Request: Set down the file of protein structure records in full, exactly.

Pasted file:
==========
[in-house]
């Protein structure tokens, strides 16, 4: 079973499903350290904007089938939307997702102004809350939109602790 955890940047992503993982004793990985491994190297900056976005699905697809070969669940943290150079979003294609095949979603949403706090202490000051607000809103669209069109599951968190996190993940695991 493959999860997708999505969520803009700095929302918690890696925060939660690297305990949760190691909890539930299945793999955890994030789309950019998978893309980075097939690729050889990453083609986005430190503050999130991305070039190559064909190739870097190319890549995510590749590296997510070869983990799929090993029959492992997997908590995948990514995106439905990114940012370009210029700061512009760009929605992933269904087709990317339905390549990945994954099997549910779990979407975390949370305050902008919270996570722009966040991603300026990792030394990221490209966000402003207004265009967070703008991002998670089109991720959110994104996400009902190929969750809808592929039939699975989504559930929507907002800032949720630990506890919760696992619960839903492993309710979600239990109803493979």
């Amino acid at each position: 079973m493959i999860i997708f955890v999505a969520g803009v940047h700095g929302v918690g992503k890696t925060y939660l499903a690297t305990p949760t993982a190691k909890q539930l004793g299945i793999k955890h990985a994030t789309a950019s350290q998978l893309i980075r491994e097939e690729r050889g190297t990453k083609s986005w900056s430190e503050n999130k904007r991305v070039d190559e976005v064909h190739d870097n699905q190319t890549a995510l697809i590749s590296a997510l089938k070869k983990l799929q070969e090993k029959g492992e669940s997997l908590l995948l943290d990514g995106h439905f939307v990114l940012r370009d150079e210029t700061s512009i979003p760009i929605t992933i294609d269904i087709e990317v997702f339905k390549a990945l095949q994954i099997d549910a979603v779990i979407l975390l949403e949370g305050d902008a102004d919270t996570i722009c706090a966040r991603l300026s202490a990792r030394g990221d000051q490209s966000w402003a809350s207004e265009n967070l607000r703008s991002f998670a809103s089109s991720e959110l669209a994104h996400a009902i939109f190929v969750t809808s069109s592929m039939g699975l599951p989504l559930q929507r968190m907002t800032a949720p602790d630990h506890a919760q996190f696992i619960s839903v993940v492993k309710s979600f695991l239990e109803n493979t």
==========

[in-house]
């Protein structure tokens, strides 16, 4: 079973499903350290904007089938939307997702102004809350939109602790 955890940047992503993982004793990985491994190297900056976005699905697809070969669940943290150079979003294609095949979603949403706090202490000051607000809103669209069109599951968190996190993940695991 493959999860997708999505969520803009700095929302918690890696925060939660690297305990949760190691909890539930299945793999955890994030789309950019998978893309980075097939690729050889990453083609986005430190503050999130991305070039190559064909190739870097190319890549995510590749590296997510070869983990799929090993029959492992997997908590995948990514995106439905990114940012370009210029700061512009760009929605992933269904087709990317339905390549990945994954099997549910779990979407975390949370305050902008919270996570722009966040991603300026990792030394990221490209966000402003207004265009967070703008991002998670089109991720959110994104996400009902190929969750809808592929039939699975989504559930929507907002800032949720630990506890919760696992619960839903492993309710979600239990109803493979």
């Amino acid at each position: 079973m493959i999860i997708f955890v999505a969520g803009v940047h700095g929302v918690g992503k890696t925060y939660l499903a690297t305990p949760t993982a190691k909890q539930l004793g299945i793999k955890h990985a994030t789309a950019s350290q998978l893309i980075r491994e097939e690729r050889g190297t990453k083609s986005w900056s430190e503050n999130k904007r991305v070039d190559e976005v064909h190739d870097n699905q190319t890549a995510l697809i590749s590296a997510l089938k070869k983990l799929q070969e090993k029959g492992e669940s997997l908590l995948l943290d990514g995106h439905f939307v990114l940012r370009d150079e210029t700061s512009i979003p760009i929605t992933i294609d269904i087709e990317v997702f339905k390549a990945l095949q994954i099997d549910a979603v779990i979407l975390l949403e949370g305050d902008a102004d919270t996570i722009c706090a966040r991603l300026s202490a990792r030394g990221d000051q490209s966000w402003a809350s207004e265009n967070l607000r703008s991002f998670a809103s089109s991720e959110l669209a994104h996400a009902i939109f190929v969750t809808s069109s592929m039939g699975l599951p989504l559930q929507r968190m907002t800032a949720p602790d630990h506890a919760q996190f696992i619960s839903v993940v492993k309710s979600f695991l239990e109803n493979t």